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Don't try this at home. In the village of Montecristi, Ecuador, woodworkers don't really have access-or funding-for modern, safety-conscious woodworking equipment.
Ever since the now infamous Carlos Osorio tablesaw lawsuit, woodworkers around the country have really zeroed in on tablesaw safety and the potential effects of new CPSC legislation on the price of workshop machinery. In South America however, most folks either don’t have the cash required to purchase an expensive safety-conscious saw, don’t have access to the technology, or just aren’t as dialed into tablesaw safety as the developed world might be.
While in Montecristi, Ecuador recently I visited a craft shop that produces a variety of items like jewelry and buttons fashioned from tagua nuts. Tagua nuts, also called vegetable ivory, come from 15-18 foot tall palm trees which grow in tropical rain forests. The nuts are typically about 2-in. in diameter, and the first step in making an item is to slice the nut into the desired shape or thickness. Due to the hardness of the nut, a tablesaw is used for the slicing procedure.
So imagine my surprise when the demonstrator slipped a set of metal guards onto his fingertips and proceeded to saw off a series of slices using his fingers to hold the irregularly shaped nut. This is their standard operating procedure, no joke! No Sawstop, no holding fixture, no concern about tablesaw safety, just metal-tipped fingers within an inch of the blade. Luckily the operator still had all of his fingers intact.
It really makes a person think: perhaps we take our access to modern woodworking equipment for granted!
This craftsman is slicing tagua nuts for use in the production of buttons and jewelry.
Something tells me these shopmade finger guards do more to put the craftsman's mind at ease than actually protecting him.
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From the comments here I get the impression that there are two extremes: you are either an Ecuadorian w/missing digits or a happy, healthy well-protected American. There seems to be precious little middle ground. Two seemingly opposing ideas can exist, and be true at the same time in this world. That some areas of the world are woefully far behind in safety, while in others you have safety inspectors insisting that a deaf worker put on ear protection (true story, although allegorical). I think it has as much, if not more, to do with prosperity and cultural capital as proper application of government policy. If the the government of Ecuador were to pass stringent safety regulations-how likely would it be to effect this guy or others like him?
Anybody got a used band saw we can ship down there?!
Of course, in the US, Canada or Europe and in 2013, NO ONE ever has to work two jobs in unsafe conditions to make the ends meet.
In reading this discussion I can't help thinking we are comparing apples to oranges when it comes to machine safety. On the one hand we have readers who constantly bemoan government regulation as the great satin ruining their lives. If you want to go back to early industrial revolution conditions: digging coal half submerged in freezing water and liable to be crushed by a cave-in or explosion at any minute, being fired because you were stupid enough to let your hand be crushed in a punch press towards the end of your sixteen hour shift, or if you are a woman, letting a drug addled "physician" shove crochet hooks up your vagina to abort a child conceived after your shop foreman raped you after a full day at the loom, then may I suggest you move to Ecuador...or Bangladesh, or China. Because where safety is concerned, government regulation is pretty much non-existent in those countries, but if you published enough of your anti-government blabber online in one of those countries (which you have every right to do here in the Good Ole US of A) then your wife or husband might find you missing someday and never see you again.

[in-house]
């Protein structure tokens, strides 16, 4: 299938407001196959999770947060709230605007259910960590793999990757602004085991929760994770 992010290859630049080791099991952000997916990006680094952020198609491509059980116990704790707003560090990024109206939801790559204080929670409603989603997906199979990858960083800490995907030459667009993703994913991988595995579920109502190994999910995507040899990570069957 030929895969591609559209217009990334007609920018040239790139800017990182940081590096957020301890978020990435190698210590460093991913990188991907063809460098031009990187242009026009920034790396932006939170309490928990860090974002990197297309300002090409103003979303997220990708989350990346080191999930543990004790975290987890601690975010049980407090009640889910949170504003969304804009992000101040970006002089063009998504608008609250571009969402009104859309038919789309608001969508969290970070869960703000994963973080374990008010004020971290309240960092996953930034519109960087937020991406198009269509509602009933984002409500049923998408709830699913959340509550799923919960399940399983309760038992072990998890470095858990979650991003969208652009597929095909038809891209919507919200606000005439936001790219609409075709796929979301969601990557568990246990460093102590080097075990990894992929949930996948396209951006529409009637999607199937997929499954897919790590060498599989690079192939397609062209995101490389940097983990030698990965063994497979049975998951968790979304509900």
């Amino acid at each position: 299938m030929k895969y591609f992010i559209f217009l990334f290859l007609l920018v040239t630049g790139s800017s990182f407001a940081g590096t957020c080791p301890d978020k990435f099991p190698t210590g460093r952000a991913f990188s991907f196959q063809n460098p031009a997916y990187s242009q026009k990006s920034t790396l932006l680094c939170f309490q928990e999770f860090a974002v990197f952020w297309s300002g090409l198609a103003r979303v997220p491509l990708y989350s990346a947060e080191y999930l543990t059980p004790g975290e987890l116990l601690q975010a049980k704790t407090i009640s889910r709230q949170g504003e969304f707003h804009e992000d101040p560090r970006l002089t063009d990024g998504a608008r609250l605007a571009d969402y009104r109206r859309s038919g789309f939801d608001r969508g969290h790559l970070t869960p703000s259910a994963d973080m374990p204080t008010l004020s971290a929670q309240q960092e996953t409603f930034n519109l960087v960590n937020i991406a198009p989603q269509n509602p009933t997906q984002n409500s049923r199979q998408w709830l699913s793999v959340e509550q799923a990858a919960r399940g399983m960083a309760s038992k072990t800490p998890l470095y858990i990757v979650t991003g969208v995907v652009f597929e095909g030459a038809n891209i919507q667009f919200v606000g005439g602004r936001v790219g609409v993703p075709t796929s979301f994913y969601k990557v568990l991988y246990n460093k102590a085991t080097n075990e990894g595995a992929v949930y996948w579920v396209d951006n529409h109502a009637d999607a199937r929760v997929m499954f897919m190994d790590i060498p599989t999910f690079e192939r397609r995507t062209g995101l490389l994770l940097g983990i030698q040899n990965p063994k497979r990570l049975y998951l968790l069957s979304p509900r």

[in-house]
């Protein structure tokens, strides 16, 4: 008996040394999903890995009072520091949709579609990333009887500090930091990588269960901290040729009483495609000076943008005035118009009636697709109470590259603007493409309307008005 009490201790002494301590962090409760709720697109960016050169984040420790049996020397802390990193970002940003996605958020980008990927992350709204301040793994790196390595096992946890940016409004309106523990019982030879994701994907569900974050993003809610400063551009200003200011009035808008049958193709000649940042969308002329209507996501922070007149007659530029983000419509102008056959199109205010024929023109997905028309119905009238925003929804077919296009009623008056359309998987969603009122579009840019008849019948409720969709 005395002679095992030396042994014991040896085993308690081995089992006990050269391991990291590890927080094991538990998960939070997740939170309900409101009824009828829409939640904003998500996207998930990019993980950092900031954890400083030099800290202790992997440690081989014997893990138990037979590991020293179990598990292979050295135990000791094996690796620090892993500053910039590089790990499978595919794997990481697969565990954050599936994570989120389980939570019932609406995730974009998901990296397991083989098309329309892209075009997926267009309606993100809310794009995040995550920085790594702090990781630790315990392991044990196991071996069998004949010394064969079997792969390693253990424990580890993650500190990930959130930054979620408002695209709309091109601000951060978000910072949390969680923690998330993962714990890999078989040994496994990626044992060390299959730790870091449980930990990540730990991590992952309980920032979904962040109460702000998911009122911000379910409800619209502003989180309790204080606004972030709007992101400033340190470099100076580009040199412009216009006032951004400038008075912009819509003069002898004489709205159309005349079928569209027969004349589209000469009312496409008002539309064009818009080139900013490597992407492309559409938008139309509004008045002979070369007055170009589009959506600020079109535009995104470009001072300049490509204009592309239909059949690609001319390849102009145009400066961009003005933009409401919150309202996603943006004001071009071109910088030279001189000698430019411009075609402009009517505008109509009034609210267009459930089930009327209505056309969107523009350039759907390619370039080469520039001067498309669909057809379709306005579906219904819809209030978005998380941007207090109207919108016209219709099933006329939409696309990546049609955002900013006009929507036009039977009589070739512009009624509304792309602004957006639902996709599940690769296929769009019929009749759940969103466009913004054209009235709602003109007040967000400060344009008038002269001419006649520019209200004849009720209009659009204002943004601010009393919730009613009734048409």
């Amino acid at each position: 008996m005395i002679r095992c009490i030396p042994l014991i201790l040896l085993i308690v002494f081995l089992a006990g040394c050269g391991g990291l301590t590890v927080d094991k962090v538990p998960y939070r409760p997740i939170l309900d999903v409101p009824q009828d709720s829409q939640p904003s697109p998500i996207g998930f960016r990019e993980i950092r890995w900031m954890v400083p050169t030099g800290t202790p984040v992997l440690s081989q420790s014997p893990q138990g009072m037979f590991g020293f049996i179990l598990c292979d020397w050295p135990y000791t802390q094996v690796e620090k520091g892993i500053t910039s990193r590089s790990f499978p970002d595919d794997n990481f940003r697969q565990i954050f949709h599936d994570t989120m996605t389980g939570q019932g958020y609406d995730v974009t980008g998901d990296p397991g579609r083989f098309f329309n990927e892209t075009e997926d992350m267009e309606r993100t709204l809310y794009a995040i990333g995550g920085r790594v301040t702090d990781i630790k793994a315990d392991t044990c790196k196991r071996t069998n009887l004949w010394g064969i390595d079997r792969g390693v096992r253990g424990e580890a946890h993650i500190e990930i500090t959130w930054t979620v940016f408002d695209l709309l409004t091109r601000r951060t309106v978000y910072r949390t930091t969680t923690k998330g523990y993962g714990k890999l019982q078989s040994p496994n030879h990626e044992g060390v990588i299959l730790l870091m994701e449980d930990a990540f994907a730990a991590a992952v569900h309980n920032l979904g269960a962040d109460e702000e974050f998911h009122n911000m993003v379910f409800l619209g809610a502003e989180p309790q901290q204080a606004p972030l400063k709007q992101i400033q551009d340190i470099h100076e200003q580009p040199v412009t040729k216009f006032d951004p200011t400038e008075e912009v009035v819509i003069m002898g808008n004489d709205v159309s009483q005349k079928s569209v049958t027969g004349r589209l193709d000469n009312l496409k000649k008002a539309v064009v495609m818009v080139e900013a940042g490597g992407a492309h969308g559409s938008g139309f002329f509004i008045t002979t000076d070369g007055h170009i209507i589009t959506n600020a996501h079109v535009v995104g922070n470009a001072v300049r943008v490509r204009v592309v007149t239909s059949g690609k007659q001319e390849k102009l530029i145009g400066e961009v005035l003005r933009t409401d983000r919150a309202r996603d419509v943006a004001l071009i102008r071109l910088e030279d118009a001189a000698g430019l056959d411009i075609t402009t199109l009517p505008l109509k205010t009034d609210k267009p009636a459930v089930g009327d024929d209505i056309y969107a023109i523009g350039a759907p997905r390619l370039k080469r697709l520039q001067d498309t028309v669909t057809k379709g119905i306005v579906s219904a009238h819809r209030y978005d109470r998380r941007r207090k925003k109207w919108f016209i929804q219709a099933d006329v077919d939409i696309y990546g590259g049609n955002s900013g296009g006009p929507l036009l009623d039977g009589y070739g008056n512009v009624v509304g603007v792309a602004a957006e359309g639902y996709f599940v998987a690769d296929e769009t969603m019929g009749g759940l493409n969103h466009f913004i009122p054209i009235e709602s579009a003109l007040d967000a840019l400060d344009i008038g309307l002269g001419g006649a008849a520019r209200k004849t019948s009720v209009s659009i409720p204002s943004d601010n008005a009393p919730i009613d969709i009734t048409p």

On the other hand, if you want to make a jewelry box for your niece's wedding present in your garage then you have every right to run your hand or face or whatever through your tablesaw. However, if you are an employer, as I am, and you require your employees to engage in dangerous operations for your profit, then you are obligated to train those employees in the proper use of the equipment that they will be required to use, you are obligated to provide them with a safe working environment, and you are obligated, if they are injured, to make sure their medical needs are met; because if they are injured on the job, then you have not done your job properly.
sawdust maker: We are lucky to have access to better machinery, better techniques, and better working conditions. It's worth reflecting on from time-to-time.
Actually I was in Montichristi this week and visited a similar factory and too was shocked at the process. On one side of the blade the operator holds the nut in their metal clad fingers and on the other side they position the nut with a small stick and move the nut through at about 8-10 strokes per minute. How they can concentrate and not have a mishap is beyond comprehension! All the workers had all their fingers, so either the process works or those who fail find other employment. On the other side of the factory they were trepanning out buttons from the slices also with their hands in proximity to the augers. And these workers are paid a whopping $320/month for an 80 hour week.